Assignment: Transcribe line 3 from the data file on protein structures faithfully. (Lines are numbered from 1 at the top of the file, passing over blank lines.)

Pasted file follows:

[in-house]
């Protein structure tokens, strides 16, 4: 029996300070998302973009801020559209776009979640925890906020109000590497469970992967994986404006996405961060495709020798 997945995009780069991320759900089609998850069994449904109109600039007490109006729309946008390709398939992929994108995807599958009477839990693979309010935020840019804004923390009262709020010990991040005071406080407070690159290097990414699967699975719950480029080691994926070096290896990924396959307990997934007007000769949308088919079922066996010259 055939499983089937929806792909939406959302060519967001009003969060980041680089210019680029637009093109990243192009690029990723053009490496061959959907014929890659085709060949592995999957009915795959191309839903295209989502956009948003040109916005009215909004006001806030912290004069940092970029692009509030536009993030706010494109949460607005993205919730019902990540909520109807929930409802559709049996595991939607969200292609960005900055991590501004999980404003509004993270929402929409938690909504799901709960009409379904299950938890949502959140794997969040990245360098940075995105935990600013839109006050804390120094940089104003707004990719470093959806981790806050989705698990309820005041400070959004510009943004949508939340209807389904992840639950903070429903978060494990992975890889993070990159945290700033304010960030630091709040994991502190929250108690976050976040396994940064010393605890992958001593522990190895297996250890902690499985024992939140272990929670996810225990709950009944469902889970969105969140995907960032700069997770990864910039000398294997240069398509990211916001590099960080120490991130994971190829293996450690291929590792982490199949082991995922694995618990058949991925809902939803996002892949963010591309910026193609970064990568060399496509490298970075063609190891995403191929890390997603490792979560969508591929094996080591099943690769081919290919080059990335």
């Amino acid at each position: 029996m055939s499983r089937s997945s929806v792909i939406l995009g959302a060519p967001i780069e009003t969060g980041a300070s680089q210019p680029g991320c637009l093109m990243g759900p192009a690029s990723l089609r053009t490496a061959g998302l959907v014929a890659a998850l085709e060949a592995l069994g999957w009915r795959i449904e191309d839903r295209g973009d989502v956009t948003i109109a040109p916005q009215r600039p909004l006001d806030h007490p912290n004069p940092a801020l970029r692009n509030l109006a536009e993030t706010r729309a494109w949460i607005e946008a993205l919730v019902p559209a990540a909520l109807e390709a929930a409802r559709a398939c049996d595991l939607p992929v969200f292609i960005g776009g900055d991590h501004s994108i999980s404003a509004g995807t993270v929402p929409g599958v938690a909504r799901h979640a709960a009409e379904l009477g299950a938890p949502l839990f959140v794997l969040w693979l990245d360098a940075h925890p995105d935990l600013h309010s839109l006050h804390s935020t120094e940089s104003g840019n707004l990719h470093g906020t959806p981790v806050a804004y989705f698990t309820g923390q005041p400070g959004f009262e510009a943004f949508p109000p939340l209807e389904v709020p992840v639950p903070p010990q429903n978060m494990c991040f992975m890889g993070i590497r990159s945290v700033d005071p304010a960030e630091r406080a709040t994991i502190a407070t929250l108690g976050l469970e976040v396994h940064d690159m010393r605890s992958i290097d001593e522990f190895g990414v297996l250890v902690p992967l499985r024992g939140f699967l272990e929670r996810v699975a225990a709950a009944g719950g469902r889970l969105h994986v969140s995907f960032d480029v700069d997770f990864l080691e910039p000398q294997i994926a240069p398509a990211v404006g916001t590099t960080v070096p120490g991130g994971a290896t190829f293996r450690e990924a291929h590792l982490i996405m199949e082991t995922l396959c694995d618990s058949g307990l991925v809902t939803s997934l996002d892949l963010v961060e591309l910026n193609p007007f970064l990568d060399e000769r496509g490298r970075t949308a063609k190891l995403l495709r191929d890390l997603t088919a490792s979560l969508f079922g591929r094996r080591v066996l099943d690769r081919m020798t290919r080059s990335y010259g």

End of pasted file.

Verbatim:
């Amino acid at each position: 029996m055939s499983r089937s997945s929806v792909i939406l995009g959302a060519p967001i780069e009003t969060g980041a300070s680089q210019p680029g991320c637009l093109m990243g759900p192009a690029s990723l089609r053009t490496a061959g998302l959907v014929a890659a998850l085709e060949a592995l069994g999957w009915r795959i449904e191309d839903r295209g973009d989502v956009t948003i109109a040109p916005q009215r600039p909004l006001d806030h007490p912290n004069p940092a801020l970029r692009n509030l109006a536009e993030t706010r729309a494109w949460i607005e946008a993205l919730v019902p559209a990540a909520l109807e390709a929930a409802r559709a398939c049996d595991l939607p992929v969200f292609i960005g776009g900055d991590h501004s994108i999980s404003a509004g995807t993270v929402p929409g599958v938690a909504r799901h979640a709960a009409e379904l009477g299950a938890p949502l839990f959140v794997l969040w693979l990245d360098a940075h925890p995105d935990l600013h309010s839109l006050h804390s935020t120094e940089s104003g840019n707004l990719h470093g906020t959806p981790v806050a804004y989705f698990t309820g923390q005041p400070g959004f009262e510009a943004f949508p109000p939340l209807e389904v709020p992840v639950p903070p010990q429903n978060m494990c991040f992975m890889g993070i590497r990159s945290v700033d005071p304010a960030e630091r406080a709040t994991i502190a407070t929250l108690g976050l469970e976040v396994h940064d690159m010393r605890s992958i290097d001593e522990f190895g990414v297996l250890v902690p992967l499985r024992g939140f699967l272990e929670r996810v699975a225990a709950a009944g719950g469902r889970l969105h994986v969140s995907f960032d480029v700069d997770f990864l080691e910039p000398q294997i994926a240069p398509a990211v404006g916001t590099t960080v070096p120490g991130g994971a290896t190829f293996r450690e990924a291929h590792l982490i996405m199949e082991t995922l396959c694995d618990s058949g307990l991925v809902t939803s997934l996002d892949l963010v961060e591309l910026n193609p007007f970064l990568d060399e000769r496509g490298r970075t949308a063609k190891l995403l495709r191929d890390l997603t088919a490792s979560l969508f079922g591929r094996r080591v066996l099943d690769r081919m020798t290919r080059s990335y010259g």